24 September 2010

We started with vocabulary:

  • gam – marriage – as in monogamy, to be married to only one person
  • grad, gress – step – as in graduate, to step up
  • gym – naked – as in gymnasium, a place in ancient Rome were people did physical training in the nude
  • hemo, hema, hem – blood – as in hemophilia, a blood disease

Today we ended up spending the whole time working on writing.  I felt like you needed some more direct instruction–and many of you seemed to agree.  We concentrated on these four things:

Making Transitions in Short Essays, and here is the promised list of Transition Words.

Staying in the academic register (no I/you/we, no slang/abbreviations, no contractions,  and grammar/spelling/punctuation matter–a lot).

Beefing up analysis in your papers. Many of you expressed that seeing a sample would be helpful, so here is the sample literary analysis paper that Ms. Fettweis and I wrote together a few years ago for ninth grade–but the same principles apply! Every body paragraph in a short literary analysis needs these things:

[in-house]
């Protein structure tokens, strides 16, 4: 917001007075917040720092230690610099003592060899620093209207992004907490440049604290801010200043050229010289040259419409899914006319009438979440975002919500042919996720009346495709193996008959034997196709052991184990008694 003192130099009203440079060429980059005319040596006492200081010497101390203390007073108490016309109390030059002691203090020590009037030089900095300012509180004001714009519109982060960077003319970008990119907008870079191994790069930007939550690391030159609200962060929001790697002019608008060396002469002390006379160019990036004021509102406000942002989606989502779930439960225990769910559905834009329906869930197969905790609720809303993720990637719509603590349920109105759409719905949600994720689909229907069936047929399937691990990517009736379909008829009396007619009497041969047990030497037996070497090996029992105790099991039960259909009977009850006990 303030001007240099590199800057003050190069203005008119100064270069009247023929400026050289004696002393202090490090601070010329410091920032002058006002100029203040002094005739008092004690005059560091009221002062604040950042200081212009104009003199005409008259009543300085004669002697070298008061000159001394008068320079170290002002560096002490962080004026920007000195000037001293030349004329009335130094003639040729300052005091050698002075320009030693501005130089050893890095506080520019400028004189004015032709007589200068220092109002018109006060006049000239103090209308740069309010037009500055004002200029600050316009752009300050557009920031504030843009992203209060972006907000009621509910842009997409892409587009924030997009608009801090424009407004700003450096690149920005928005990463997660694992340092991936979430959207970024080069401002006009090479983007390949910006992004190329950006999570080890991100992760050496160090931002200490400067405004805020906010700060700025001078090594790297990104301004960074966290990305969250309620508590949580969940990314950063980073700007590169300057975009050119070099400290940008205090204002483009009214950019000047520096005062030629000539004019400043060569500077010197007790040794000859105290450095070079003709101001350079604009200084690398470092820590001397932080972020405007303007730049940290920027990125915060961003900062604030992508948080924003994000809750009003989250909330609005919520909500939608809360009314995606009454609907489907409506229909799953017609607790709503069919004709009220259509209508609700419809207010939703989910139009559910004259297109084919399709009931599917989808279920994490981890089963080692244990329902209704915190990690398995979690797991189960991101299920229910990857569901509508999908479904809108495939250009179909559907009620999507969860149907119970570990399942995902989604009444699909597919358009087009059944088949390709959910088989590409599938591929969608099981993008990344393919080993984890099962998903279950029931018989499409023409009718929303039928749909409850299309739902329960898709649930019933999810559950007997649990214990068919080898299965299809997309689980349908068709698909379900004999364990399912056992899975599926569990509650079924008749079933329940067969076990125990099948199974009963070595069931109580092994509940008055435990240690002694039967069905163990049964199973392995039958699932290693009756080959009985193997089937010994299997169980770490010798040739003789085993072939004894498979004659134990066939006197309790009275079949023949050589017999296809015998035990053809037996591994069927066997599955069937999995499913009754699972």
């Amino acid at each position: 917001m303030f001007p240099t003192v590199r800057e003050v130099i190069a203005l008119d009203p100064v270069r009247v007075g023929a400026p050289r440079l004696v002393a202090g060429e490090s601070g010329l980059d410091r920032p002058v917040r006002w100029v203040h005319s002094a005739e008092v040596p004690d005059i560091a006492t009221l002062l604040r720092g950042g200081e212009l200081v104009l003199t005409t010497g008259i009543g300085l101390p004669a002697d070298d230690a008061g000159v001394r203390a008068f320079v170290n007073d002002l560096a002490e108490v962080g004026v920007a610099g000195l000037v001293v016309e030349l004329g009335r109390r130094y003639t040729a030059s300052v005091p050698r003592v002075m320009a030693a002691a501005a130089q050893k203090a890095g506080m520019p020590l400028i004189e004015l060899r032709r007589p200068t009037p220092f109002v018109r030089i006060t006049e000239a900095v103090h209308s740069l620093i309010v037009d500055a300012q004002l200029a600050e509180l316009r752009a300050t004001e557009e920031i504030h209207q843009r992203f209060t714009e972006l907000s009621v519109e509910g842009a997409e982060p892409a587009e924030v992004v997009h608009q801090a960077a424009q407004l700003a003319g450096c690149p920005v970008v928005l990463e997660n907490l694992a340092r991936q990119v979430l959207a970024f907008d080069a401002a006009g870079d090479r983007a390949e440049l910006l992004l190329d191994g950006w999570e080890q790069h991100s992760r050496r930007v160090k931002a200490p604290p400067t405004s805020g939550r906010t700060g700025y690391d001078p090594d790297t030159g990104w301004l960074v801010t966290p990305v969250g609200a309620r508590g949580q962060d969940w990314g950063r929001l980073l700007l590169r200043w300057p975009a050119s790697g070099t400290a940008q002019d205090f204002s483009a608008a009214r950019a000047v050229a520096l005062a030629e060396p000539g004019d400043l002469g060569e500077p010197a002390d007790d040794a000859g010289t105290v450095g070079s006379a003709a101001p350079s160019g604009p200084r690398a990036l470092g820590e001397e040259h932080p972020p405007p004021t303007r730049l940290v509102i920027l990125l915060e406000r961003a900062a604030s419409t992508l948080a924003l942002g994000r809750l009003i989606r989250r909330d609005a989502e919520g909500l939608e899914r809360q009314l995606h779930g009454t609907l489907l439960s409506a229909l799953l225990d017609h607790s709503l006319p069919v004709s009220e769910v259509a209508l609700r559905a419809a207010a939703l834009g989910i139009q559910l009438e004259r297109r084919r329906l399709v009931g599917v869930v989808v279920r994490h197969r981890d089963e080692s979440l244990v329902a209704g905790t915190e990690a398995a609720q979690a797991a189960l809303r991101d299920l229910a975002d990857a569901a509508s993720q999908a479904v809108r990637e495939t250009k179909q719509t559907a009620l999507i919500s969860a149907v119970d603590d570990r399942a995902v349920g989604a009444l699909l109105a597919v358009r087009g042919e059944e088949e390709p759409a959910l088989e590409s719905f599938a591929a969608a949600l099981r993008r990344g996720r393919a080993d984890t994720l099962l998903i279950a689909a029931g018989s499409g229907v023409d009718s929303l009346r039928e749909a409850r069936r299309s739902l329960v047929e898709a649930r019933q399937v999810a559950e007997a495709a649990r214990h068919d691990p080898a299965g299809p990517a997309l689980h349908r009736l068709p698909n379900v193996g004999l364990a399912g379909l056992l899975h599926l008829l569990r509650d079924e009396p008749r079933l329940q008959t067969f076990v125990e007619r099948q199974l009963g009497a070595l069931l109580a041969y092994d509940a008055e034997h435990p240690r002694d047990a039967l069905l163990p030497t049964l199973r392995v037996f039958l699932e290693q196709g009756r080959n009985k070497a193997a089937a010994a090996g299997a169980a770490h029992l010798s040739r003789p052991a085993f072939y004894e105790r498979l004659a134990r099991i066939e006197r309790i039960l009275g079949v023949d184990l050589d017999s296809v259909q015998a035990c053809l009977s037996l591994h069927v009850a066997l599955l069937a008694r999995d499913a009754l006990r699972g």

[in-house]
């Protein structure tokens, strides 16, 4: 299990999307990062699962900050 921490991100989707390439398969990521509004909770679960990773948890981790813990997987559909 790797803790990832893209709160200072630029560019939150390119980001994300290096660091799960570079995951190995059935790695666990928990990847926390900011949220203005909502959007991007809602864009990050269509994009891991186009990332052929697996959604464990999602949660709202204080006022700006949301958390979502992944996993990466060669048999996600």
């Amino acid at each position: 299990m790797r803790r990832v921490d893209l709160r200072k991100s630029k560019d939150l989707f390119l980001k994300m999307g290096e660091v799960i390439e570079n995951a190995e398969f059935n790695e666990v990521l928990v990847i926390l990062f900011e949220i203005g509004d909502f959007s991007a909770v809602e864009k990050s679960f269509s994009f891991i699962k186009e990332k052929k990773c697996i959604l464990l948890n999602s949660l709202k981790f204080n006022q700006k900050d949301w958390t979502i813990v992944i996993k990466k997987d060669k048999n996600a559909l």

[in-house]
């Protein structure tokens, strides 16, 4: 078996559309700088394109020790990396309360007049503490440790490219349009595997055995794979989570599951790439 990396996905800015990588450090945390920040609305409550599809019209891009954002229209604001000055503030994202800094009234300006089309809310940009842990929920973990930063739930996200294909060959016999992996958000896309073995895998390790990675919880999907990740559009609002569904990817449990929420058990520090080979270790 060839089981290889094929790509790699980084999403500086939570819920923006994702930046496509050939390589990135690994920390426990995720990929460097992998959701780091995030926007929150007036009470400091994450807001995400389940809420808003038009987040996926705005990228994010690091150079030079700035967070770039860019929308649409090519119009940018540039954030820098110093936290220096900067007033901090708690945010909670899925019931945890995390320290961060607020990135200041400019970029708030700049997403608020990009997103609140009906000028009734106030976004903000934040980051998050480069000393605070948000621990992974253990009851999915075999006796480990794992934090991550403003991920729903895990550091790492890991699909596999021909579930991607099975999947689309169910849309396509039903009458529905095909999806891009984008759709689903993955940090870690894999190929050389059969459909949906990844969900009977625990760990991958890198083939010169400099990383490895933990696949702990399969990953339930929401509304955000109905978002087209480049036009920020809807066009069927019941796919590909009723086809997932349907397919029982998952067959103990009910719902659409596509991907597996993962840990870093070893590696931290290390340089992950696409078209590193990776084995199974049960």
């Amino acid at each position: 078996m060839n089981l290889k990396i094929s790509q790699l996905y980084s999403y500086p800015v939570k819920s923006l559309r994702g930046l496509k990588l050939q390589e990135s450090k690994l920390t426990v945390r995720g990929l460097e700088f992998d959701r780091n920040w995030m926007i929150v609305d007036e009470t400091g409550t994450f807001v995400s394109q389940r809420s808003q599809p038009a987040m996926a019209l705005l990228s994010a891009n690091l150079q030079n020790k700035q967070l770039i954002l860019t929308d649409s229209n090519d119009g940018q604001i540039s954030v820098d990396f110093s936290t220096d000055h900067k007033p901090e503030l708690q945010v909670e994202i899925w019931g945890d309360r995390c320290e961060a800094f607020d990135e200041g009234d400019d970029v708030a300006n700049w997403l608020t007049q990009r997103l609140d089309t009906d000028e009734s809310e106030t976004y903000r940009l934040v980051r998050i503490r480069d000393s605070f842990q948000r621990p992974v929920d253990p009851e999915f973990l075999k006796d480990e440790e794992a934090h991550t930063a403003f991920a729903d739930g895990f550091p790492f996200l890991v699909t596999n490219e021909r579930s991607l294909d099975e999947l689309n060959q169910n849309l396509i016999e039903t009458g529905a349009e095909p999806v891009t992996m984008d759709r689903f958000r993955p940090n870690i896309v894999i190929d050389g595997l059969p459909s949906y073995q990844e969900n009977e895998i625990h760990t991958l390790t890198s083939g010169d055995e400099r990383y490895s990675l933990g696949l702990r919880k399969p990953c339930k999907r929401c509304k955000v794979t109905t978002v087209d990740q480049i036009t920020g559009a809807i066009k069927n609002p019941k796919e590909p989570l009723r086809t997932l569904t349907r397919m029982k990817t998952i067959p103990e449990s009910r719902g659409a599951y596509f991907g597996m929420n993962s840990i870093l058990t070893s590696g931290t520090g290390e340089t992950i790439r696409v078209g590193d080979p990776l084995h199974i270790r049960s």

• Topic sentence
  • Sentence introducing the quote/passage
  • The quote/passage
  • Explanation of how the quote/passage proves the “what” of your thesis
  • Explanation of how the quote/passage proves the “so what” of your thesis.

The last two pieces are the “analysis” in a literary analysis paper.  And lots of you are getting stuck summarizing the story or telling me what you think is going on in the quote instead of explaining how the quote proves your thesis.

Eliminating passive voice (see below).

Passive voice = when you move the subject to the end of the sentence (or eliminate it entirely) and replace a good strong verb with a version of “to be” (is, am, are, was, were, being, been, etc).

Active sentences:

  • Both poets create the image of flying in their sonnets.
  • Mark Twain wrote Huckleberry Finn in 1883*

Passive sentences:

  • In both sonnets, the image of flying is created. [eliminates the subject entirely]
  • Huckleberry Finn was written by Mark Twain in 1883. [moves subject to end of sentence]

To fix passive voice, you must ask yourself, “by whom?”  And then move that “whom” up front in the sentence. Usually this automatically eliminates the need for the “to be” verb.

*Fun side note.  Mark Twain did, in fact, write Huck Finn in 1883.  I was just flying with random guesses this afternoon when we did our sample sentences, but it’s for real.


2 thoughts on “24 September 2010

  1. Yes, OR I looked it up like five years ago and forgot that I knew it until it just came sailing out of my mouth.

    Extroverts are like that. We hardly know we’ve thought until we hear what we say. 🙂

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